Overcrowding in Mason’s kindergartens

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Superintendent Ronald Drzewicki stands in front 'Investing For the Future', the May bond proposal

Superintendent Ronald Drzewicki stands in front 'Investing For the Future', the May bond proposal

MASON, Mich. – A Mason School Board committee was trying to decide if adding an extra section of kindergarten would solve the overcrowding issue.

During Tuesday’s Community and Staff Relations Meeting, the board discussed the overcrowding and addressed how they could proceed.  All three of the elementary schools will exceed capacity for the 2016-2017 year; there will be 484 students for a building designed for 405, according to Mason Public Schools. With 240 kindergarten students, and three sections at each of the three schools, that accounts for roughly 27 students within each section. With numbers this high, it raised the question if the board should add another kindergarten section.

“Lower kindergarten [student] numbers holds value,” said Superintendent Ronald Drzewicki. “We recognize that and we are going to do what we can in our budget to facilitate lower class sizes if we can.”

Board member Laura Fernger agreed it was something that needed to be looked at.

“I think we need to look at the numbers to consider the options,” said Fernger.

If the board voted to add a section, it would take two to three students from each section.

In addition, Drzewicki said the district would have to finance a salary, employee benefits, retirement plans and the space for the section. Since enrollment has never been this high, the Michigan Education Association has no guidelines to follow in regards to adding an extra section. The choice would be entire the board’s.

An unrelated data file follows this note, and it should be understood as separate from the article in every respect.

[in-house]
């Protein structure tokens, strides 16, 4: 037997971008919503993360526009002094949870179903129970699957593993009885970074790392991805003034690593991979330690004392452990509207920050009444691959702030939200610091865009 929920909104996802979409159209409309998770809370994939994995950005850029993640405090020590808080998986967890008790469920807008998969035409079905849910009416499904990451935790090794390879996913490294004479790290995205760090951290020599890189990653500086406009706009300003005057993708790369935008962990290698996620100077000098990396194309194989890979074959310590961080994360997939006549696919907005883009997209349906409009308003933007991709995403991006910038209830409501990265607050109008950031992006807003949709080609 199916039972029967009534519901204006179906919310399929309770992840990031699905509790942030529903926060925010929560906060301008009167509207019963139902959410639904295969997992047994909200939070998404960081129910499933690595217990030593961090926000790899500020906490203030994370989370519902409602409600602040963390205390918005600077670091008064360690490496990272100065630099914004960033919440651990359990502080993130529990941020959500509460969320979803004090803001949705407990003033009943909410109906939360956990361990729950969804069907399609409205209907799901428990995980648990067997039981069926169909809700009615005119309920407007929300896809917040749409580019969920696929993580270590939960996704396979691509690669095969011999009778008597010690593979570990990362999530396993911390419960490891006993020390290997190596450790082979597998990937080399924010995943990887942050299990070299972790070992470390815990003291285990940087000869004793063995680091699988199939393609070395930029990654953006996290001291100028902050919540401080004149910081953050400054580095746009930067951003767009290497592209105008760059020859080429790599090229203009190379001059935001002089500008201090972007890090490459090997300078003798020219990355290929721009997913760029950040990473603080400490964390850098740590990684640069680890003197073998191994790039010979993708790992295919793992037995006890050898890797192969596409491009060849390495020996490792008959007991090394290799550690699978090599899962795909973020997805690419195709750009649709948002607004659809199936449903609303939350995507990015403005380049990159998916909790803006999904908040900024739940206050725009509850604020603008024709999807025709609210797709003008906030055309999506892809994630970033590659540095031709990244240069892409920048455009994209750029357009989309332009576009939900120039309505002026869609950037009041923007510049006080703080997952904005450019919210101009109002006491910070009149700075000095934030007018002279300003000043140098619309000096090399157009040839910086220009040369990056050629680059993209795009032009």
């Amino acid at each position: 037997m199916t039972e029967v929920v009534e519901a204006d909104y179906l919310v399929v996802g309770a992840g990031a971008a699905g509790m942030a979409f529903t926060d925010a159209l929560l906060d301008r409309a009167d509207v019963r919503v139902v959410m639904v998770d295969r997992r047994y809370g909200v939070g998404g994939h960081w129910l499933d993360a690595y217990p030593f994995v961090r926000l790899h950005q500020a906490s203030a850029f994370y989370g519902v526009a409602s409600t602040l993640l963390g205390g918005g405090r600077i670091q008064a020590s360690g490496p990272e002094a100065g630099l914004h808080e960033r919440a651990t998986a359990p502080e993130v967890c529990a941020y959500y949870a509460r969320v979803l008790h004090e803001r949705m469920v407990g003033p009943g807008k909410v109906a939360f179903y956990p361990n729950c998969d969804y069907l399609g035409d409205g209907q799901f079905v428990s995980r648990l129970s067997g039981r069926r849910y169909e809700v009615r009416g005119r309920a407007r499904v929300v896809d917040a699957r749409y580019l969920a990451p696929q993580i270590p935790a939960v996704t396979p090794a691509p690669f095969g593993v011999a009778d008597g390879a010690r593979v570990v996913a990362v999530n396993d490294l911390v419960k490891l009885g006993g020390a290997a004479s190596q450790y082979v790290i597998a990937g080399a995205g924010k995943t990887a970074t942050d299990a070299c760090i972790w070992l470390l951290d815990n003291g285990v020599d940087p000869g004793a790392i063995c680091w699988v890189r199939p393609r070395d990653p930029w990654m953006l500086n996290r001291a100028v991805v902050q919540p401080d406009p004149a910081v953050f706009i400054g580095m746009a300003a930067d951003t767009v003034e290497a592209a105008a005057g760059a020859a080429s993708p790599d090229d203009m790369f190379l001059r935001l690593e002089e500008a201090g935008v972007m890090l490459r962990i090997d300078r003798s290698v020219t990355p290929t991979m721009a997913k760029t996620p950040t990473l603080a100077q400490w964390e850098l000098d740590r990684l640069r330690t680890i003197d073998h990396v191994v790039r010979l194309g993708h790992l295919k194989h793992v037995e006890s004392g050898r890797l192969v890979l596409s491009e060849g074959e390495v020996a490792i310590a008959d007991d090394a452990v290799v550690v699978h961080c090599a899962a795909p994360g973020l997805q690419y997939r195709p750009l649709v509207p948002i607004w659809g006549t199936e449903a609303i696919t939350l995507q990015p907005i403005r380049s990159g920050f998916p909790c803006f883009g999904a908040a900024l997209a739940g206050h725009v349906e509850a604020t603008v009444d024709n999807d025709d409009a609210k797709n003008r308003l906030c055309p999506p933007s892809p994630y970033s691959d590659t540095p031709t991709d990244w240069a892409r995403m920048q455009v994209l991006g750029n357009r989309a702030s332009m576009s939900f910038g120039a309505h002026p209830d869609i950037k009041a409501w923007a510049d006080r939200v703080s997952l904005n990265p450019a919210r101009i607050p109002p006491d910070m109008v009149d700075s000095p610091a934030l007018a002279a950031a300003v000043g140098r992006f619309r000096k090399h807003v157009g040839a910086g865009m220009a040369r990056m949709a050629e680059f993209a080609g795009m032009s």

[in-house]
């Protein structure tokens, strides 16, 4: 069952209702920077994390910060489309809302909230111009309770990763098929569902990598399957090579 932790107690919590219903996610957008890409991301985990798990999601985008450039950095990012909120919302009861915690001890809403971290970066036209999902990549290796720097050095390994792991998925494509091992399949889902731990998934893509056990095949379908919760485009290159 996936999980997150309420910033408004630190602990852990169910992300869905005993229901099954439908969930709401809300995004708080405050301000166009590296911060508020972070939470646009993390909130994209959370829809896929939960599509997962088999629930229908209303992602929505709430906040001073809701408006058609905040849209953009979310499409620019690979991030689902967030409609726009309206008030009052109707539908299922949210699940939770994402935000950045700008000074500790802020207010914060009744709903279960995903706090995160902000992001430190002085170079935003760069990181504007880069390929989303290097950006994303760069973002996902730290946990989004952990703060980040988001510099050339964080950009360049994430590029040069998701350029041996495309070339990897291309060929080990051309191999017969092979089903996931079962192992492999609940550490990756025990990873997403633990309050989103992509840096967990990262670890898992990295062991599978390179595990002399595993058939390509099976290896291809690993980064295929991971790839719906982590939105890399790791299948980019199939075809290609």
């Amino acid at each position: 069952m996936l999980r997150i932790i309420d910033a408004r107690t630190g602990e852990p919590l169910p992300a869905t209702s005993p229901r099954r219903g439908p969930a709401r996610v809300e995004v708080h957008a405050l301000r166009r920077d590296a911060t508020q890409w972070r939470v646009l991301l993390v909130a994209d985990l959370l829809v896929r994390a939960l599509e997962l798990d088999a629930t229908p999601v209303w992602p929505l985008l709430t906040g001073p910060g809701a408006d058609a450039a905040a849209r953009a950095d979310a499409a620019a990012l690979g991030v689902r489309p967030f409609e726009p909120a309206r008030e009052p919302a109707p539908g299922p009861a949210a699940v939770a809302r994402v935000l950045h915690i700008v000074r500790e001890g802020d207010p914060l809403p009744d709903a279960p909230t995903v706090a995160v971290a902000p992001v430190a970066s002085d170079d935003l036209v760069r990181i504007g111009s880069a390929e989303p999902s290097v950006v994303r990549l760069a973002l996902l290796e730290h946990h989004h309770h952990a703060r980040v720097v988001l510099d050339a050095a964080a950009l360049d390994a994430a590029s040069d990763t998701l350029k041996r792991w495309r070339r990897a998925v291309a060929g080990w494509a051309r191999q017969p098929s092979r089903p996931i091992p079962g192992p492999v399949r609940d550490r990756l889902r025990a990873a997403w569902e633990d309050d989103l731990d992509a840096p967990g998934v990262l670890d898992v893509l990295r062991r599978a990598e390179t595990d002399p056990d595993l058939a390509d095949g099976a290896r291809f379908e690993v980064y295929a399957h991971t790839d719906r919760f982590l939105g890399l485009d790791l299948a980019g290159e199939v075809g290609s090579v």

Drzewicki went on to state it would be placed at North Aurelius Elementary, and a room would be created for a suitable environment for student learning. However, the extra section and its room depends on whether the bond proposal passes on the May 3 ballot. The roughly $80 million bond would cover improvements on infrastructure, classroom technology and security.  The teacher’s salary, however, comes out of the yearly budget.

Lifelong Mason resident and Oracle Financial Solution employee Teresa Carl is split on the issue.

“I think they should have used the building they converted into offices and our teachers have not had raises in a long time.” said Carl. “I think there may be other areas they should put money into before new schools.”

However, Carl does note the influx of young families with kids in schools. She went on to say that with the new neighborhood of the Gardens, located on College Road south of Holt Road, there could be more young families in Mason. Because of this, she said that the upcoming bond proposal that would fund the new construction, technology, safety and staffing may pass due to parental desire to invest in their children’s future.

Carl went on to say she recognized the importance of early childhood development.

“It is such a critical time for kids so I think the students and staff would benefit from an extra kindergarten teacher,” said Carl.

Voters will decide if any form of funding is approved during the May ballot. Until then Drzewicki said he will continue to push for the betterment of the district.

Drzewicki said he believes that the community will want to take care of the schools.
“The community wants to take care of their schools,” said Drzewicki. “They want to make sure their kids to have the quality of education that they deserve. They recognize we have challenged and are willing to support it because good schools make good communities.

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